Free Expression is For Atheists Too And Should Not Be Limited By Religious Privilege

mic on a stand

One of the many important things about the right to free expression is that it is supposed to apply to all of us and not just to some people. That is part of what it means when we refer to it as "a right." It is supposed to apply to atheists as well as religious believers, for example. It is also worth noting that just because we have the right to free expression does not mean that anyone must listen to us. The evangelical Christian standing on the busy street corner aggressively proelytizing at passersby may have the right to do so. This does not mean you must listen. You can opt to ignore him and go on your way. It also doesn't mean that you could not instead decide to stand your ground and engage in some free speech of your own.

When one of the many evangelical fundamentalist Christians living in Mississippi bangs on my front door and tries to talk to me about Jesus, I am under no obligation to listen. I can shake my head in disgust and shut the door if I want to. Alternatively, I can speak my mind. After all, this person has just interrupted me for an extremely stupid reason and is currently standing on my property. I can point and laugh if the mood strikes me. Or if I would prefer, I can explain that I do not believe in gods and that I find the notion of someone peddling this sort of nonsense to be objectionable.

I can be polite about how I react if I want to, but I don't have to. As long as I don't assault or threaten the Christian, it should be okay for me to express myself. That said, there are plenty of things I would not say in such a situation. This is Mississippi, and I'd prefer not to have to explain to the evangelical fundamentalist Christian sheriff's deputy why I told the pushy Christian at my doorstep what I really think of her religion. It is not that I necessarily think I would be arrested for something like this, but I'm not nearly as confident that I wouldn't be as I would like.

And there's the rub. Are atheists living in predominately religious areas equally free to express themselves as members of the religious majority? It certainly doesn't feel that way. Not even close. In Mississippi, the evangelical fundamentalist Christian can say nearly anything and count on having overwhelming support when doing so. As an atheist, I can count on no such thing. It seems difficult to argue that I have a similar right to free expression in practice.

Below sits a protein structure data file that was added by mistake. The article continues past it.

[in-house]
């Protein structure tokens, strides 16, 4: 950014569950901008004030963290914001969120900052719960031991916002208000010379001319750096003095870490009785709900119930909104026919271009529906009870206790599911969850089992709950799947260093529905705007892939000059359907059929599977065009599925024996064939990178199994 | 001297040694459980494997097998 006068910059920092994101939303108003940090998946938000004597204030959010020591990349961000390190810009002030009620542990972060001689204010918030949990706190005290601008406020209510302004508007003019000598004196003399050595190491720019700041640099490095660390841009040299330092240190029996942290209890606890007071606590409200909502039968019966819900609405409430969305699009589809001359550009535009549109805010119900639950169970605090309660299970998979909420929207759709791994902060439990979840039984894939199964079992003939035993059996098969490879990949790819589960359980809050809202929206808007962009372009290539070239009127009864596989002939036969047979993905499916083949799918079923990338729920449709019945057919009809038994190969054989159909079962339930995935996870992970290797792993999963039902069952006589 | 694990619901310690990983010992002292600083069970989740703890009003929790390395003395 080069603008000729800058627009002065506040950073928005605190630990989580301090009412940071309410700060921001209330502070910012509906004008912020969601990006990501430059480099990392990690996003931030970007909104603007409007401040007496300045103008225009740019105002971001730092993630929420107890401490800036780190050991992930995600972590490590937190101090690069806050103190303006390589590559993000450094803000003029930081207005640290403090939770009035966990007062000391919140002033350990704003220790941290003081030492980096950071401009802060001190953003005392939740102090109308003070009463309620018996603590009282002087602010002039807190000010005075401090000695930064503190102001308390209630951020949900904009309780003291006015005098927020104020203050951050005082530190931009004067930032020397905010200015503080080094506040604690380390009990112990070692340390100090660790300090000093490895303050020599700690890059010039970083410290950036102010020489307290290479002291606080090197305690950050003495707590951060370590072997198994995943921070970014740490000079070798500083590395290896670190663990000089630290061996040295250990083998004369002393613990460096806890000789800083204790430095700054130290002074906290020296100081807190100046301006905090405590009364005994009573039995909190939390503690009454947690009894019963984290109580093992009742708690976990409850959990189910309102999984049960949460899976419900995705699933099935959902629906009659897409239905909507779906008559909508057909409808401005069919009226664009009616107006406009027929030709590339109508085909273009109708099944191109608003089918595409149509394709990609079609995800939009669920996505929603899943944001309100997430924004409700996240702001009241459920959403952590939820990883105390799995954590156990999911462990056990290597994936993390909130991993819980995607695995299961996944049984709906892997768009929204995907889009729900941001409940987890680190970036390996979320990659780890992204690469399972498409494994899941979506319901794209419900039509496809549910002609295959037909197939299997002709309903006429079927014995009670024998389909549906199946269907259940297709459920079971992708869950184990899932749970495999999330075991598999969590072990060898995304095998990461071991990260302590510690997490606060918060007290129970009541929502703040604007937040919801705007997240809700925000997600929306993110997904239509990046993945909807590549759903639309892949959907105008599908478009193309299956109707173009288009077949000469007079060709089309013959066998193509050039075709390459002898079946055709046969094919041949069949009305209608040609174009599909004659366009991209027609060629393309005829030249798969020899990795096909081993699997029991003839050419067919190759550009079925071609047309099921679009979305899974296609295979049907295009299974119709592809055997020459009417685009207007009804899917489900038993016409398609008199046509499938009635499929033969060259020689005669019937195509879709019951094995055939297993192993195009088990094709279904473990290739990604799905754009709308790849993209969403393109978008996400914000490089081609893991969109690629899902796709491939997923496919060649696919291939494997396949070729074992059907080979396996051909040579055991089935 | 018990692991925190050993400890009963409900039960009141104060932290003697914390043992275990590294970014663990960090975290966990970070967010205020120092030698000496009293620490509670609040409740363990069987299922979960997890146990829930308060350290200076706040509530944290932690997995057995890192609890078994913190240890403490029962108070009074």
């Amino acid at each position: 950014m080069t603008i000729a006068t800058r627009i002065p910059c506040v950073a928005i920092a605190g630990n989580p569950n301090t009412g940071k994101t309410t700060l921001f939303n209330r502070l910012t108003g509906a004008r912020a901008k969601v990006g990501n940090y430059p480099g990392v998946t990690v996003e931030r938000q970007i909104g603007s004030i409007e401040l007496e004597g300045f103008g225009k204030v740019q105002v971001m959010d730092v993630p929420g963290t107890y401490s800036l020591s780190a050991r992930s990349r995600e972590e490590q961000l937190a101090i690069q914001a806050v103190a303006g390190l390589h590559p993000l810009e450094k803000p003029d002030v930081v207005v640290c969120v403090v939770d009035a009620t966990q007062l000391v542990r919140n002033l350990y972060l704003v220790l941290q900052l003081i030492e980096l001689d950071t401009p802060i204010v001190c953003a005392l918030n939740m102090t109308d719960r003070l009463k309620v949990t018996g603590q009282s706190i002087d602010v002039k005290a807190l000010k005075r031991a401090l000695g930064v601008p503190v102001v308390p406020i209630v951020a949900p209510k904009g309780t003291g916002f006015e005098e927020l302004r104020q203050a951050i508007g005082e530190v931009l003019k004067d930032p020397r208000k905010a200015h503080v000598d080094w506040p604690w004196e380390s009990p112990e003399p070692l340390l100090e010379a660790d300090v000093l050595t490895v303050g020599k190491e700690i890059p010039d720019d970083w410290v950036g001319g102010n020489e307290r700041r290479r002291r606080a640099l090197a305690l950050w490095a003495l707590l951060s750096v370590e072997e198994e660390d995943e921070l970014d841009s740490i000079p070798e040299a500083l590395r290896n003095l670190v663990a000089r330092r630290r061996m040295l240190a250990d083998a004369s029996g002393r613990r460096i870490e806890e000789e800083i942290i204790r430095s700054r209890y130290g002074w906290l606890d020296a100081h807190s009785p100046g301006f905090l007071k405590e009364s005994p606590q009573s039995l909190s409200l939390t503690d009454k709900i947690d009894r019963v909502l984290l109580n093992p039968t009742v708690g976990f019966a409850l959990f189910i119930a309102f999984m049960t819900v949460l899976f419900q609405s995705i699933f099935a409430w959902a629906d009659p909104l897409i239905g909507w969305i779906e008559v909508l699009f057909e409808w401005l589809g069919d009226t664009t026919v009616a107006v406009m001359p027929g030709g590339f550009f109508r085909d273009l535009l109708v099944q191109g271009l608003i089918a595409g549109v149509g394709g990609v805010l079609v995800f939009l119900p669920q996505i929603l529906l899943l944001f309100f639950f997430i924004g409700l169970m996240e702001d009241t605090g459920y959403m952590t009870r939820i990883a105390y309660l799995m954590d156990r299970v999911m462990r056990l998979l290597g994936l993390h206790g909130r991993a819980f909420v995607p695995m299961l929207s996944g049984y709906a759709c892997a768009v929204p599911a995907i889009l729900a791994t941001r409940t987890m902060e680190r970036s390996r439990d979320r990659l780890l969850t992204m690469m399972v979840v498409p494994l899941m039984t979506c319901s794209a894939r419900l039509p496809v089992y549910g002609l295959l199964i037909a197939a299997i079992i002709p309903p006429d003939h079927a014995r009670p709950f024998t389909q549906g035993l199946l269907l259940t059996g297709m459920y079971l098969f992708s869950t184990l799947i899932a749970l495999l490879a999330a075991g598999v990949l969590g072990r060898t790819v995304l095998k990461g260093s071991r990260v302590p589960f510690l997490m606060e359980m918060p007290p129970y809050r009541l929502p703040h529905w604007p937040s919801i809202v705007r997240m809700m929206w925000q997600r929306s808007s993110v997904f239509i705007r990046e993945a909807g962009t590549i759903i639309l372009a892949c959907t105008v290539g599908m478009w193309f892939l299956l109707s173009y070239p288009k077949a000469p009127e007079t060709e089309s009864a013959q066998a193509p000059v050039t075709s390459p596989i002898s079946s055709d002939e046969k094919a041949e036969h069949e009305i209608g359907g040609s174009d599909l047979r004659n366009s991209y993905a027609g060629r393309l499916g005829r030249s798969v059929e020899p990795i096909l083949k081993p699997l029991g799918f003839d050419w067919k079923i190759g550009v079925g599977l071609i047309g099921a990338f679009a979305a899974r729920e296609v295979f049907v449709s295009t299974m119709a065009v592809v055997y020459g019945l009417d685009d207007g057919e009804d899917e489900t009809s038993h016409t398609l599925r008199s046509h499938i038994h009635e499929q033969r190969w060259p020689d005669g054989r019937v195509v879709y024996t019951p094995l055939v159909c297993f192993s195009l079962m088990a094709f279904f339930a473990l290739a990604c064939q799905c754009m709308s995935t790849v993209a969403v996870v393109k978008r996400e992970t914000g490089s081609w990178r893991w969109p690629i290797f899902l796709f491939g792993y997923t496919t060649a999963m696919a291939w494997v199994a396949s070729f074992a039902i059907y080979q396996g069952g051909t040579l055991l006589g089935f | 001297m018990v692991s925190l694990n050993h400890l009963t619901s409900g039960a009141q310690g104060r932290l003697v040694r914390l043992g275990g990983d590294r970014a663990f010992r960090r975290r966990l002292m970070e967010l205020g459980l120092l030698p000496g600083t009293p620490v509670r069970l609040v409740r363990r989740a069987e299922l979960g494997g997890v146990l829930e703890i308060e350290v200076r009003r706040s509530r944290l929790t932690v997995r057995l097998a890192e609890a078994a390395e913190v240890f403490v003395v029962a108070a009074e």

"But free expression doesn't mean freedom from consequences for what you say!" You are right. That isn't what it means. But if something as small as identifying myself as an atheist can result in losing all my friends, my job, having my property vandalized, and being targeted for even more Christian proselytizing than is already happening, can anyone really claim that my ability to express myself is no different from that of the evangelical fundamentalist Christian?

If free expression is a right, it needs to be a right for atheists too. And yet, we don't have to look very hard to find examples where atheists have to think twice about what we say in ways that don't apply to religious believers. In other contexts, you've probably heard people say things like, "We're not asking for special treatment; we're asking for equal treatment." I believe that this could easily be applied to atheists who are interested in expressing themselves no matter where they might live. I'd like to be able to express myself as freely as my evangelical fundamentalist Christian neighbor can. I'd like the same for you, no matter where you live.

An early version of this post appeared on Atheist Revolution in 2018. It was revised and expanded in 2021.